Franklin Arts Festival President, Pat Holden, visited the weekly Art Group in the Weta Workshop room in the Centre to discuss the upcoming Festival.
The group is led by water colour artist Claudia Slaney, described by her students as a truly inspiring teacher.
They enjoy the group dynamics, the mutual support and encouragement given. The creative atmosphere of the group is tangible.
They have been meeting together for three years. It was Albie McCabe who searched out the like-minded group of folk which led to this class.
Now they are ready and willing to help make the 2017 Franklin Arts Festival a success.
Some have entered works; Albie in four different areas. During the week before the Festival opens many have volunteered to help with the setting up for the festival and to curate the over 1000 entries accepted.
Also, they are pitching in, staffing desks, acting as guides during the course of the Festival. Their enthusiasm is catching and they are not alone. Some 100 volunteers help mount the Festival and contribute to its success.
You can share the enjoyment of what will be the biggest and brightest festival ever.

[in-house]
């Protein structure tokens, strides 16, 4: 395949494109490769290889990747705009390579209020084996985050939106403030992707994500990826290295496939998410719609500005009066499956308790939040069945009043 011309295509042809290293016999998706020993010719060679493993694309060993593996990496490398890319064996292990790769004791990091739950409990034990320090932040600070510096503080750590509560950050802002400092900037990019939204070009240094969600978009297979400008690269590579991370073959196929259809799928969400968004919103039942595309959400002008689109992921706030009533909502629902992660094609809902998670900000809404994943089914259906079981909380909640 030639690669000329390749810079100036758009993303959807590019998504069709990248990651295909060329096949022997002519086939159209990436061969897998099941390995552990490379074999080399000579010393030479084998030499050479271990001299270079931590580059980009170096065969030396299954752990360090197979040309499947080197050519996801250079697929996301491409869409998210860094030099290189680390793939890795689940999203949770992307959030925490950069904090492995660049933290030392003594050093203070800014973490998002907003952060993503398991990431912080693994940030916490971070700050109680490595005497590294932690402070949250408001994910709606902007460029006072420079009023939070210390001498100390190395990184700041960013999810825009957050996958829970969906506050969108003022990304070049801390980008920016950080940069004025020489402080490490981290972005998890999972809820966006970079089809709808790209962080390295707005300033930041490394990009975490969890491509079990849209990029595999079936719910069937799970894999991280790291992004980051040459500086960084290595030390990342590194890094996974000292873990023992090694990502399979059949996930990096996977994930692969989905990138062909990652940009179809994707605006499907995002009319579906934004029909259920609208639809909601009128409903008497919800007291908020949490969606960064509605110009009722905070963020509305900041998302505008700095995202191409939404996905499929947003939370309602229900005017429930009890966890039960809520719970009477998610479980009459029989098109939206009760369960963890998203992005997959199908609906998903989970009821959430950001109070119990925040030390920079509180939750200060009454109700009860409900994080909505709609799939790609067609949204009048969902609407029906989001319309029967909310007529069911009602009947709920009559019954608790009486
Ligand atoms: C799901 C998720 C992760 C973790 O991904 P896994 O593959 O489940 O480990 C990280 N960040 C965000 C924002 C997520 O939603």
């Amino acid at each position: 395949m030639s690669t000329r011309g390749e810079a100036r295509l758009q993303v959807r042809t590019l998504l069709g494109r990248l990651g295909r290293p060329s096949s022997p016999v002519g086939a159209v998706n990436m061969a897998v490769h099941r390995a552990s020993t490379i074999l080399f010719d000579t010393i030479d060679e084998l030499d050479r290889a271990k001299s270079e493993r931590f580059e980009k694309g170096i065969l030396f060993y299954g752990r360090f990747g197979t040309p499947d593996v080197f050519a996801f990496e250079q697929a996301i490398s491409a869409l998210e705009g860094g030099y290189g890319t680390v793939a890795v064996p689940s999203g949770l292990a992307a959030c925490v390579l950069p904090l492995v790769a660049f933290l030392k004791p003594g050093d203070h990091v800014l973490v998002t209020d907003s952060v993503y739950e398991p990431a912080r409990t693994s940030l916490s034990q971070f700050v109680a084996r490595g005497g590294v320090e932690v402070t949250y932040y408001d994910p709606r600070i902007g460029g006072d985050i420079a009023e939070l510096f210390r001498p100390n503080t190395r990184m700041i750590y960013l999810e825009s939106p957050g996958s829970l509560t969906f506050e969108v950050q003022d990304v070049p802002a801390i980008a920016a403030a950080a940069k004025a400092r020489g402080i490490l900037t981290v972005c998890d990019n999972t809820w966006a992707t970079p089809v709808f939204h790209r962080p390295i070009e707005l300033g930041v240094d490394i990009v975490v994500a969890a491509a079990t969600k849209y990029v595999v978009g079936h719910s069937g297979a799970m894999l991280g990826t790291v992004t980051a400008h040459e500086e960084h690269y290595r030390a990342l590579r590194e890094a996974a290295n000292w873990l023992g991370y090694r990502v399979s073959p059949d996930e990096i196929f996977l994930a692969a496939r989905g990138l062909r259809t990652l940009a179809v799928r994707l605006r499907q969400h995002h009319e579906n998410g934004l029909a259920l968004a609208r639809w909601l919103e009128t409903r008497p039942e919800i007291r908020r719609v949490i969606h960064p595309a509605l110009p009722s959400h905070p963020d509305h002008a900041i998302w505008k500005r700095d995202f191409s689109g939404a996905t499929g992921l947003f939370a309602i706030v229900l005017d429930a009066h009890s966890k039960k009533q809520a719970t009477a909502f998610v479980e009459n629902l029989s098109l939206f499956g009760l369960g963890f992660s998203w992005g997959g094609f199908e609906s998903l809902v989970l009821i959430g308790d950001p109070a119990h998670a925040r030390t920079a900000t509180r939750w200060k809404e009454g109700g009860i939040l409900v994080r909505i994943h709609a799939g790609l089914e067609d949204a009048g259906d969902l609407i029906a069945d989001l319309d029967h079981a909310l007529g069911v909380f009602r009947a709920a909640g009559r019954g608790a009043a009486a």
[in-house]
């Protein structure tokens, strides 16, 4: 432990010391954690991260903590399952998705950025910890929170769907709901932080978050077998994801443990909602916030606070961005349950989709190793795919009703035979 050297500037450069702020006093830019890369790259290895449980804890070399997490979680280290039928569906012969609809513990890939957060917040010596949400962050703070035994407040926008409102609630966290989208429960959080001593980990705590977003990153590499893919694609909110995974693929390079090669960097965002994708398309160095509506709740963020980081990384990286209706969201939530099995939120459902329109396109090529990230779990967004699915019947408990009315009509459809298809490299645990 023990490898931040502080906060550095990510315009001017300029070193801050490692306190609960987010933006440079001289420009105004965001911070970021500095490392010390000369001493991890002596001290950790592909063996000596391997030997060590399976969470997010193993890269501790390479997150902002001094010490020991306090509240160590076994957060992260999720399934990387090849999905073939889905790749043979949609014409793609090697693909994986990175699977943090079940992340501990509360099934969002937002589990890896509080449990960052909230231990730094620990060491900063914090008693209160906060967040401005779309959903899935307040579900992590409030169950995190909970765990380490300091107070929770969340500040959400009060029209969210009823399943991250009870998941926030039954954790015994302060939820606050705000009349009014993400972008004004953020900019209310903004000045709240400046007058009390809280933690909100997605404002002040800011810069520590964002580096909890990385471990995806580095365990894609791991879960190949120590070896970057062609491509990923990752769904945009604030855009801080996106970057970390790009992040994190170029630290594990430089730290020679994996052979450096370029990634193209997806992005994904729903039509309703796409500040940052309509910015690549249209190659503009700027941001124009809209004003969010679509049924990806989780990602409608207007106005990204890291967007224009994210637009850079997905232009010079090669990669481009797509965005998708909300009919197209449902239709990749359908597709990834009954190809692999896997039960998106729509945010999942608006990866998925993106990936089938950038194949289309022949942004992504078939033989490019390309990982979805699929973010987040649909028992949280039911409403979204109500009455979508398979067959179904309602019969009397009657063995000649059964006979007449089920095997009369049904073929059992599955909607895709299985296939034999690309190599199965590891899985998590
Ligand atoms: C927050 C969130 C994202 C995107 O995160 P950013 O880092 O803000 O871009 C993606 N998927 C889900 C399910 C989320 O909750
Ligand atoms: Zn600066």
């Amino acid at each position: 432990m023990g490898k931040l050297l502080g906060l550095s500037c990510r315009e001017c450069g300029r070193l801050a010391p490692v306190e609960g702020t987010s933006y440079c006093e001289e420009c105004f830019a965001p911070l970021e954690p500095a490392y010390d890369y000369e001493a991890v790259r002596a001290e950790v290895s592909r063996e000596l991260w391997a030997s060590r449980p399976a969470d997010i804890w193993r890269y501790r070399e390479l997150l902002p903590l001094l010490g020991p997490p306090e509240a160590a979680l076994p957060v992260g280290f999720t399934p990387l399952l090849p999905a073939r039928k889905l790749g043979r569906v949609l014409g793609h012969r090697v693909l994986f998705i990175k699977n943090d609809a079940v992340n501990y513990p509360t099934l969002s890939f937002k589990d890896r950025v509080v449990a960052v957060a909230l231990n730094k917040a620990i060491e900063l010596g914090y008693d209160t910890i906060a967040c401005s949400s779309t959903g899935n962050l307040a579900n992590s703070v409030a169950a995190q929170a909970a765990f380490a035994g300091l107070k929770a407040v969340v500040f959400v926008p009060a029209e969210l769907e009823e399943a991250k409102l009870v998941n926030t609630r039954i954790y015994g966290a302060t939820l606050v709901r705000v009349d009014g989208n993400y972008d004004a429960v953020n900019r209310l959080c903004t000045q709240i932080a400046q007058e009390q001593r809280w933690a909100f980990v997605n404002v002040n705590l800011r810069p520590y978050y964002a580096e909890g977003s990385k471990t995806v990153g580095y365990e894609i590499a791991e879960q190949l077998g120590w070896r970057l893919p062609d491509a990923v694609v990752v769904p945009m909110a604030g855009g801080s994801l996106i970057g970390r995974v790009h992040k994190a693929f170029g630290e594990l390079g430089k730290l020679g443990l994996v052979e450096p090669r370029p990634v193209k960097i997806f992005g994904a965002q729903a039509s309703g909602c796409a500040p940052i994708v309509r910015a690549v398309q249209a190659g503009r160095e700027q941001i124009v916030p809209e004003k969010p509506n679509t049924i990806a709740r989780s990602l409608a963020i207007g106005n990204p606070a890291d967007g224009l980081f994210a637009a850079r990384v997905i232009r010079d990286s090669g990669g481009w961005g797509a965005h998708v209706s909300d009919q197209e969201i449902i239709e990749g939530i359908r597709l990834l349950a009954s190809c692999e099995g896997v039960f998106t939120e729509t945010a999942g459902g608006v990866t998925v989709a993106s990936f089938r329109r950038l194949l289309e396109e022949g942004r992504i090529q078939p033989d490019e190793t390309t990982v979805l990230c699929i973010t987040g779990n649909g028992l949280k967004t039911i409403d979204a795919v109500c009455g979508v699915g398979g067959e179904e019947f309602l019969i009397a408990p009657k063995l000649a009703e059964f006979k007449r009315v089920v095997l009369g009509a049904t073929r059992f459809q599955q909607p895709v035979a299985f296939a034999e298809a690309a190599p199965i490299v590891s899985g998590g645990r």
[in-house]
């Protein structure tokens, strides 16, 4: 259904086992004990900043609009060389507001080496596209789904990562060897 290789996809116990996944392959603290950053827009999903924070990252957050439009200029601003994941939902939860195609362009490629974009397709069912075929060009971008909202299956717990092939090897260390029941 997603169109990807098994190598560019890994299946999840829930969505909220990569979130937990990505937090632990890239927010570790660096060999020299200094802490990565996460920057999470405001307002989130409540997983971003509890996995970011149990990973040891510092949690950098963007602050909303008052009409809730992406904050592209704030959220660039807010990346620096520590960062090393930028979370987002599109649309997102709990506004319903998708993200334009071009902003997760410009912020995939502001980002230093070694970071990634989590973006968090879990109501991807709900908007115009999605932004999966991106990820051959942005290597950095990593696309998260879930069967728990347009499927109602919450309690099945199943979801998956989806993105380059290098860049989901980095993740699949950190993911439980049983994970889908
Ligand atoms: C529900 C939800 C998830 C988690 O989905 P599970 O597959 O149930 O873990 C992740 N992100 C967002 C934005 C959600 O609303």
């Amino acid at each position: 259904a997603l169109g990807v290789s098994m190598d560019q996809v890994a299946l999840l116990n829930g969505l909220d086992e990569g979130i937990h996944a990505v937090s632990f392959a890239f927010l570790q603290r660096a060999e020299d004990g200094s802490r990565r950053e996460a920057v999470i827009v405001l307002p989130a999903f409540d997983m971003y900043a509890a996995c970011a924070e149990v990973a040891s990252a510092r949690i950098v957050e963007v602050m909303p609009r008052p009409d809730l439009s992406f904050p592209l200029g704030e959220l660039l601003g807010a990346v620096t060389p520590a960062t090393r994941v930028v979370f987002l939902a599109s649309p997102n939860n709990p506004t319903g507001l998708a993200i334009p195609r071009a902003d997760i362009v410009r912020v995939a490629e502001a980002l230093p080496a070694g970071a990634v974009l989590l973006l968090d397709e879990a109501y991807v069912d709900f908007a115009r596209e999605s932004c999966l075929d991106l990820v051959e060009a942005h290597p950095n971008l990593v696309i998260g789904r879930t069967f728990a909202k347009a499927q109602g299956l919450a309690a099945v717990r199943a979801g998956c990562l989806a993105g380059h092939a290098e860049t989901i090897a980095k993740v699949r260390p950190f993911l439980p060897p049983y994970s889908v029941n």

The variety of works on display will make a feast for the eye. Opening night is Friday 1 September at 7.30pm in the Town Hall, Pukekohe.
The festival runs from Saturday 2 September to Sunday 10 September, the hours are 9.30am to 3.30pm daily, except for the last Sunday, which will close at 2pm.
You may find yourself inspired to join an art class to enjoy the thrill of creativity. Our community needs more artists.Since you’re here… we have a small favour to ask. More and more people want the Post than ever but advertising revenues across the media are falling fast. And unlike many news organisations, we haven’t put up a paywall – we want to keep our journalism as open as we can. So you can see why we need to ask for your help. The Post’s independent, investigative journalism takes a lot of time, money and hard work to produce. With investigative reporting, we often don't know at the beginning how a story will unfold and how long it might take to uncover. This can mean it is costly – particularly as we often face legal threats that attempt to stop our reporting. But we remain committed to raising important questions and exposing wrongdoing. And we do it because we believe our perspective matters – because it might well be your perspective, too. If everyone who reads our reporting, who likes it, helps to support it, our future would be much more secure. For as little as NZ$5, you can support the Post – and it only takes a minute. Thank you. Support The Post